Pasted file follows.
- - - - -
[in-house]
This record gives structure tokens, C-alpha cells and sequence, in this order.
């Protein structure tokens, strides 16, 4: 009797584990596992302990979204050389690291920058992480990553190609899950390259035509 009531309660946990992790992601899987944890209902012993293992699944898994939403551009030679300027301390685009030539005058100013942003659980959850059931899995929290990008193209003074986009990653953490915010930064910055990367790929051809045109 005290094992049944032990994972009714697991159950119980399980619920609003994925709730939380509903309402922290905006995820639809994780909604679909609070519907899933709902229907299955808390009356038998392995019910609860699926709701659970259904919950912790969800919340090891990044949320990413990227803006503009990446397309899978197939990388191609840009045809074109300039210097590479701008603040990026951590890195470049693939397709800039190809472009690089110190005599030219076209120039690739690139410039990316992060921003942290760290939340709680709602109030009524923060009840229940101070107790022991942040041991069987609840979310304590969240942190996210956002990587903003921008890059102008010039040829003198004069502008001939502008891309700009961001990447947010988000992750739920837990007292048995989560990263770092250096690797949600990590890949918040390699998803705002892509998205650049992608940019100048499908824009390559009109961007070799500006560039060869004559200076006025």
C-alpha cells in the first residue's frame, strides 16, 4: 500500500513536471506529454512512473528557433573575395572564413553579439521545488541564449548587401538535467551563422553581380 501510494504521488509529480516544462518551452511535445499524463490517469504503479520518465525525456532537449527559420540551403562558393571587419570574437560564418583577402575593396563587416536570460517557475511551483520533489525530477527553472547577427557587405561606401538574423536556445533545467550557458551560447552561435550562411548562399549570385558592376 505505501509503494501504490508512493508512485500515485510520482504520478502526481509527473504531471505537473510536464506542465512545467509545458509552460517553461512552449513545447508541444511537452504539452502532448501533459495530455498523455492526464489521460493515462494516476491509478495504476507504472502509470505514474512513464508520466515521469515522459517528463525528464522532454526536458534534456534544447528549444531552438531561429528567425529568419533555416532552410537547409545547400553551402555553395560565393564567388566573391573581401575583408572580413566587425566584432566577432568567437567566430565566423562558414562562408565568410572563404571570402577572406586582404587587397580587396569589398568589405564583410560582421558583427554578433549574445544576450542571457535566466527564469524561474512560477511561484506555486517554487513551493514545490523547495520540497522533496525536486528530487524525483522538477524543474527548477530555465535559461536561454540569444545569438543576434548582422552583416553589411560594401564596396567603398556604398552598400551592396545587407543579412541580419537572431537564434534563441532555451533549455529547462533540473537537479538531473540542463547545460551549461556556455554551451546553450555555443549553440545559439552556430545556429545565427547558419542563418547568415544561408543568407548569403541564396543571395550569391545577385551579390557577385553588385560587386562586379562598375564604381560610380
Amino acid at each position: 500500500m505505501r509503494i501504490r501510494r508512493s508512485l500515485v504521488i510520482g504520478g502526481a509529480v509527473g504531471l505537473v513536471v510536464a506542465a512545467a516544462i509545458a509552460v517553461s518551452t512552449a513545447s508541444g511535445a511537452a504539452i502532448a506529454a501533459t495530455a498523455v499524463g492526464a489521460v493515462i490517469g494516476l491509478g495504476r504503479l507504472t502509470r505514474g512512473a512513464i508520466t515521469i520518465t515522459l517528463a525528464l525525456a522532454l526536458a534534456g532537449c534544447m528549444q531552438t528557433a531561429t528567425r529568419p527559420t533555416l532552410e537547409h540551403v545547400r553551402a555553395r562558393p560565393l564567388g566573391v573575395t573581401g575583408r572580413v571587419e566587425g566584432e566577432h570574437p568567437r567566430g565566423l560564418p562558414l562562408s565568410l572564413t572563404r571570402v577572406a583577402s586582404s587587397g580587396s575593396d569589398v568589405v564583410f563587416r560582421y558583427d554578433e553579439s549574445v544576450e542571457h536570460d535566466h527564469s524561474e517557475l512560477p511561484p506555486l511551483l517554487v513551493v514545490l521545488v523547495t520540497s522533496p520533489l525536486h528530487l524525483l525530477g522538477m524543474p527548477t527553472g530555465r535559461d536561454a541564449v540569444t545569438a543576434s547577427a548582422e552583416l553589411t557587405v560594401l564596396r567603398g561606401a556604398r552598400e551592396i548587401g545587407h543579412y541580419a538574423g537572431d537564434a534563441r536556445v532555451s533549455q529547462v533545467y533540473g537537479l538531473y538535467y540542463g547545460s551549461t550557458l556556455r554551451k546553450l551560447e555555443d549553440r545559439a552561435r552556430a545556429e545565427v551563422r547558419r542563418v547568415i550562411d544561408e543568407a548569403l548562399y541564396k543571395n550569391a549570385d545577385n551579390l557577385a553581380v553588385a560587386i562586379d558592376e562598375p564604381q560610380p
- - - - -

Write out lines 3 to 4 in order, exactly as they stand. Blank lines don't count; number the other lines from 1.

């Protein structure tokens, strides 16, 4: 009797584990596992302990979204050389690291920058992480990553190609899950390259035509 009531309660946990992790992601899987944890209902012993293992699944898994939403551009030679300027301390685009030539005058100013942003659980959850059931899995929290990008193209003074986009990653953490915010930064910055990367790929051809045109 005290094992049944032990994972009714697991159950119980399980619920609003994925709730939380509903309402922290905006995820639809994780909604679909609070519907899933709902229907299955808390009356038998392995019910609860699926709701659970259904919950912790969800919340090891990044949320990413990227803006503009990446397309899978197939990388191609840009045809074109300039210097590479701008603040990026951590890195470049693939397709800039190809472009690089110190005599030219076209120039690739690139410039990316992060921003942290760290939340709680709602109030009524923060009840229940101070107790022991942040041991069987609840979310304590969240942190996210956002990587903003921008890059102008010039040829003198004069502008001939502008891309700009961001990447947010988000992750739920837990007292048995989560990263770092250096690797949600990590890949918040390699998803705002892509998205650049992608940019100048499908824009390559009109961007070799500006560039060869004559200076006025």
C-alpha cells in the first residue's frame, strides 16, 4: 500500500513536471506529454512512473528557433573575395572564413553579439521545488541564449548587401538535467551563422553581380 501510494504521488509529480516544462518551452511535445499524463490517469504503479520518465525525456532537449527559420540551403562558393571587419570574437560564418583577402575593396563587416536570460517557475511551483520533489525530477527553472547577427557587405561606401538574423536556445533545467550557458551560447552561435550562411548562399549570385558592376 505505501509503494501504490508512493508512485500515485510520482504520478502526481509527473504531471505537473510536464506542465512545467509545458509552460517553461512552449513545447508541444511537452504539452502532448501533459495530455498523455492526464489521460493515462494516476491509478495504476507504472502509470505514474512513464508520466515521469515522459517528463525528464522532454526536458534534456534544447528549444531552438531561429528567425529568419533555416532552410537547409545547400553551402555553395560565393564567388566573391573581401575583408572580413566587425566584432566577432568567437567566430565566423562558414562562408565568410572563404571570402577572406586582404587587397580587396569589398568589405564583410560582421558583427554578433549574445544576450542571457535566466527564469524561474512560477511561484506555486517554487513551493514545490523547495520540497522533496525536486528530487524525483522538477524543474527548477530555465535559461536561454540569444545569438543576434548582422552583416553589411560594401564596396567603398556604398552598400551592396545587407543579412541580419537572431537564434534563441532555451533549455529547462533540473537537479538531473540542463547545460551549461556556455554551451546553450555555443549553440545559439552556430545556429545565427547558419542563418547568415544561408543568407548569403541564396543571395550569391545577385551579390557577385553588385560587386562586379562598375564604381560610380